The Roaring Girl by Thomas Dekker and Thomas Middleton
A roaring (forgive the pun!) success at the time, The Roaring Girl is a fictionalised dramatization of the life of Mary Frith, a notorious pickpocket of the London Underworld who became known as ‘Moll Cutpurse’. A delightful comedy predicated on the protagonist’s clumsy attempts to get his father’s blessing for his relationship with his lover, Sebastian hilariously pretends to be in love with the notorious Moll Cutpurse, so that the father will be so horrified by his choice he would prefer any alternative. The play’s energetic and unconventional treatment of femininity and societal values makes it an absolute winner.
The Island Princess by John Fletcher
One of the most influential dramatists of his day, Fletcher proved to be an important part of the transition from Elizabethan to Jacobean theatre. Though The Island Princess is a late Jacobean tragicomedy, it is an important contribution to the English canon, exploring colonialism and anti-colonialism in presenting the story of Quisara, the sister of the King of Tidore as she is ardently pursued by suitors. Set against the historical backdrop of the European movement in Indonesia and other parts of East Asia, the play acts as a reinterpretation of Shakespeare’s The Tempest, exploring the interaction between Islam and Christianity.
‘Tis A Pity She’s A Whore by John Ford
A truly grisly tragedy eclipsing Shakespeare’s Titus Andronicus in its treatment of taboo subjects, ‘Tis A Pity She’s A Whore has subsequently become one of the most controversial English literary works. The play follows Giovanni, a talented, virtuous, and noble youth with an unrestrained passion for Annabella, his sister, which causes his downfall. A complex and dark tale of secret trysts, broken promises, and bloody revenge, modern theatre-goers have proved to be a more sympathetic and appreciative audience than the audiences of previous centuries, ensuring the play has had something of a revival in the 20th century.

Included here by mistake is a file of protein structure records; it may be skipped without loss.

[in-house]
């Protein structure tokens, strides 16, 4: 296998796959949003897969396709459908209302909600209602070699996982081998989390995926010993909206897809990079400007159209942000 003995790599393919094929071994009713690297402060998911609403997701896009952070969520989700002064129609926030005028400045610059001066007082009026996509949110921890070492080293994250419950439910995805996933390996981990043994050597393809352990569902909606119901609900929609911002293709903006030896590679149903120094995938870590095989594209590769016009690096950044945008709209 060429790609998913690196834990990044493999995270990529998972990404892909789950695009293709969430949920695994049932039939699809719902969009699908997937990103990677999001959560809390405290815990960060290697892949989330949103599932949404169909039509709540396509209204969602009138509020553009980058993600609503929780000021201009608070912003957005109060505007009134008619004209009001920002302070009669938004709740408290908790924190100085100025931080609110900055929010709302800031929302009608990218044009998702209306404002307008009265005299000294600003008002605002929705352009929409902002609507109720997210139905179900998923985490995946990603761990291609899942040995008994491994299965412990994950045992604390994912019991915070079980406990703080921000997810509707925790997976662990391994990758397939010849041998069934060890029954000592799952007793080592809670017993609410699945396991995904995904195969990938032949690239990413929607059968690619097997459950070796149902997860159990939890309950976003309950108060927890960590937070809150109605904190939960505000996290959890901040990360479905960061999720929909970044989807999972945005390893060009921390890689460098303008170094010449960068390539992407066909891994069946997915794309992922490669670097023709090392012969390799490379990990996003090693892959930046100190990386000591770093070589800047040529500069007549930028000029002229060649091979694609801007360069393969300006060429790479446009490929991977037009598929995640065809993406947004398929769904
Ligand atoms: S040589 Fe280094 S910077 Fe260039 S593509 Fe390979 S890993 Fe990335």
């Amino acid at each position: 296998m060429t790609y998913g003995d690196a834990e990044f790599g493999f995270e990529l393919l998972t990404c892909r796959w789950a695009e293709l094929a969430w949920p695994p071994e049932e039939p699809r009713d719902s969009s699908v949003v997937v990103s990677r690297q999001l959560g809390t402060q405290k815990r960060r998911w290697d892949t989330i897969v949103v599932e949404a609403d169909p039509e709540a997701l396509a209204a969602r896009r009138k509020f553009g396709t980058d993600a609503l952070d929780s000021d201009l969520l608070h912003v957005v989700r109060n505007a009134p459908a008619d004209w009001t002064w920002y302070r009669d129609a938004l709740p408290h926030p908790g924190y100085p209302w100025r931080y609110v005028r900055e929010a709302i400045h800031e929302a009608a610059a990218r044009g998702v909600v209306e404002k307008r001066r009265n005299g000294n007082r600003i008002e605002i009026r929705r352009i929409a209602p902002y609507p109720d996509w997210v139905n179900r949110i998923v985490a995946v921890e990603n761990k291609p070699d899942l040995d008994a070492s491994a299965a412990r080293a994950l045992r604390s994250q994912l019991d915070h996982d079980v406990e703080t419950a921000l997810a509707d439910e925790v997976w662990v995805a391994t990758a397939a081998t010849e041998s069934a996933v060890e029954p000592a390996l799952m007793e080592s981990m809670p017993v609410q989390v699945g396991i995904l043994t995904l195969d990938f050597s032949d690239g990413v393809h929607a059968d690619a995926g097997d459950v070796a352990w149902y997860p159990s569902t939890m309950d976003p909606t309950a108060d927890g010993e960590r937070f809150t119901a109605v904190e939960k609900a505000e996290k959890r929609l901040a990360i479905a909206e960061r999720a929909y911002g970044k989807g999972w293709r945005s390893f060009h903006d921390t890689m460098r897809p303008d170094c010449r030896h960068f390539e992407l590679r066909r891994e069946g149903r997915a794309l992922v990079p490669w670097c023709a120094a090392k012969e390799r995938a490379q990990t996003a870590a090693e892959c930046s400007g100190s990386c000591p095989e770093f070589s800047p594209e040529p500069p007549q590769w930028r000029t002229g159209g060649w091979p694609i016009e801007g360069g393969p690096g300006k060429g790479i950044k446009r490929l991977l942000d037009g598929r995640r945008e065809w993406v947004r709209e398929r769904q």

Friar Bacon & Friar Bungay by Robert Greene
Though Greene is unfortunately better known for his contempt for Shakespeare, most notably in calling him an ‘upstart crow‘, he was also a prolific writer of romances, plays and autobiographies. Recognized as ground-breaking for its usage of multiple plot structures, Friar Bacon & Friar Bungay centers around Prince Edward’s attempts to seduce the beautiful Margaret, using Friar Bacon’s necromancy to aid him. An exciting spectacle to view on stage through the repeated displays of Friar Bacon’s magical skills, the play is a novel and amusing theatrical experience which shouldn’t be missed.
The Spanish Tragedy by Thomas Kyd
A tangled tale of revenge and retribution, The Spanish Tragedy established the new trend of the ‘Revenge Tragedy’ in the Elizabethan theatre. Furthermore, many elements found in it – including the play-within-a-play device, and the appearance of a vengeful ghost – reappear in Hamlet, making it an important forerunner of Shakespearean tragedy. Set in the Spanish court as the Spanish attempt to establish a fragile peace with the Portuguese, the play tracks the progress of personified Revenge and Don Andrea’s ghost, a murdered Spanish soldier, as they watch their bloody plan of vengeance unfold. Thrilling and suspenseful, it is an important must-watch.